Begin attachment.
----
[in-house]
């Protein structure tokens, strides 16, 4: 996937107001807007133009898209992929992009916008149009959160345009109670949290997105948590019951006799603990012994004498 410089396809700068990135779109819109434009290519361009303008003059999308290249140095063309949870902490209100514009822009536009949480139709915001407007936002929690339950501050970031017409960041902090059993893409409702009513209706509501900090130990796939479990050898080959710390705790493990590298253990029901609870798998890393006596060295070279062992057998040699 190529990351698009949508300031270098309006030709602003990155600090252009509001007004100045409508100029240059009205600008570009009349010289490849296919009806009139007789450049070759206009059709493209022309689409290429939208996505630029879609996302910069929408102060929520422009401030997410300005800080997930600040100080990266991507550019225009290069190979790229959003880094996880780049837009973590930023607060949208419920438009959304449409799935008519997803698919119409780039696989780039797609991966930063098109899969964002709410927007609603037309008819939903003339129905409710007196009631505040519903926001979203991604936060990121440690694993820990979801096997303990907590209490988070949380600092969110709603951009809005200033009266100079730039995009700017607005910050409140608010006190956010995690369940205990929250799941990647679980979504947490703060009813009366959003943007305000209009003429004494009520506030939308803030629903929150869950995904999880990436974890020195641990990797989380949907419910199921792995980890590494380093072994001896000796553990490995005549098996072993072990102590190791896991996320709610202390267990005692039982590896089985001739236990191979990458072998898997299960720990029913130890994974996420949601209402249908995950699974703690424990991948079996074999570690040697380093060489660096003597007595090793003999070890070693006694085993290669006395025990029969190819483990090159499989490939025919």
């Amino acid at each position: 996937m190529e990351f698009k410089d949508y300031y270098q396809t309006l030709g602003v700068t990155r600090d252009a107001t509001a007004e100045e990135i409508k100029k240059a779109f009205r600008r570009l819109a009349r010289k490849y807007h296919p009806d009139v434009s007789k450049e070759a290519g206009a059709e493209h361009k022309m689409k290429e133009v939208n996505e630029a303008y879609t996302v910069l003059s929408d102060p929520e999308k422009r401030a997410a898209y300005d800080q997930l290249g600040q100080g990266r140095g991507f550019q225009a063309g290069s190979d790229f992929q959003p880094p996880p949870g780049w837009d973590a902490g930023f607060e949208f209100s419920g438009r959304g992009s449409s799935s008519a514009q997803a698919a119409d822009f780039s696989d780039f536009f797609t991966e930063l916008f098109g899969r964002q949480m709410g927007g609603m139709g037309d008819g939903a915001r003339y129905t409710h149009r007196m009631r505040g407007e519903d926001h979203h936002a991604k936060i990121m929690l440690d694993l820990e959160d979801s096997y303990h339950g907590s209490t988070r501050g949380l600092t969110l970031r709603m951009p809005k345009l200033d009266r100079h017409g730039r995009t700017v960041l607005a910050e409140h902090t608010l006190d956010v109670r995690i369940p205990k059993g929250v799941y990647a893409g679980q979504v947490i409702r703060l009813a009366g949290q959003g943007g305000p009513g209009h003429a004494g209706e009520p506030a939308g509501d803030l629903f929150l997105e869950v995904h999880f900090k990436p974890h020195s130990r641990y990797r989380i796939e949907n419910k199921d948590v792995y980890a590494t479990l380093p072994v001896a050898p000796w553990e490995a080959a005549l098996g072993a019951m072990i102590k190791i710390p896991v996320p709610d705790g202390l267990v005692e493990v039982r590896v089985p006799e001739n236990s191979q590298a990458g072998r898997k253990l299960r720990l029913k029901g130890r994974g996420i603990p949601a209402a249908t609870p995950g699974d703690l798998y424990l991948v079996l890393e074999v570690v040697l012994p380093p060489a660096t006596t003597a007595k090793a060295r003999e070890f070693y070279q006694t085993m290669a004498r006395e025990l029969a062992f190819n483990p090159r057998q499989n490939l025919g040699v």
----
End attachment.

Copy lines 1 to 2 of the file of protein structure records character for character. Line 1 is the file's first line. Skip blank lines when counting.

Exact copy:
[in-house]
């Protein structure tokens, strides 16, 4: 996937107001807007133009898209992929992009916008149009959160345009109670949290997105948590019951006799603990012994004498 410089396809700068990135779109819109434009290519361009303008003059999308290249140095063309949870902490209100514009822009536009949480139709915001407007936002929690339950501050970031017409960041902090059993893409409702009513209706509501900090130990796939479990050898080959710390705790493990590298253990029901609870798998890393006596060295070279062992057998040699 190529990351698009949508300031270098309006030709602003990155600090252009509001007004100045409508100029240059009205600008570009009349010289490849296919009806009139007789450049070759206009059709493209022309689409290429939208996505630029879609996302910069929408102060929520422009401030997410300005800080997930600040100080990266991507550019225009290069190979790229959003880094996880780049837009973590930023607060949208419920438009959304449409799935008519997803698919119409780039696989780039797609991966930063098109899969964002709410927007609603037309008819939903003339129905409710007196009631505040519903926001979203991604936060990121440690694993820990979801096997303990907590209490988070949380600092969110709603951009809005200033009266100079730039995009700017607005910050409140608010006190956010995690369940205990929250799941990647679980979504947490703060009813009366959003943007305000209009003429004494009520506030939308803030629903929150869950995904999880990436974890020195641990990797989380949907419910199921792995980890590494380093072994001896000796553990490995005549098996072993072990102590190791896991996320709610202390267990005692039982590896089985001739236990191979990458072998898997299960720990029913130890994974996420949601209402249908995950699974703690424990991948079996074999570690040697380093060489660096003597007595090793003999070890070693006694085993290669006395025990029969190819483990090159499989490939025919």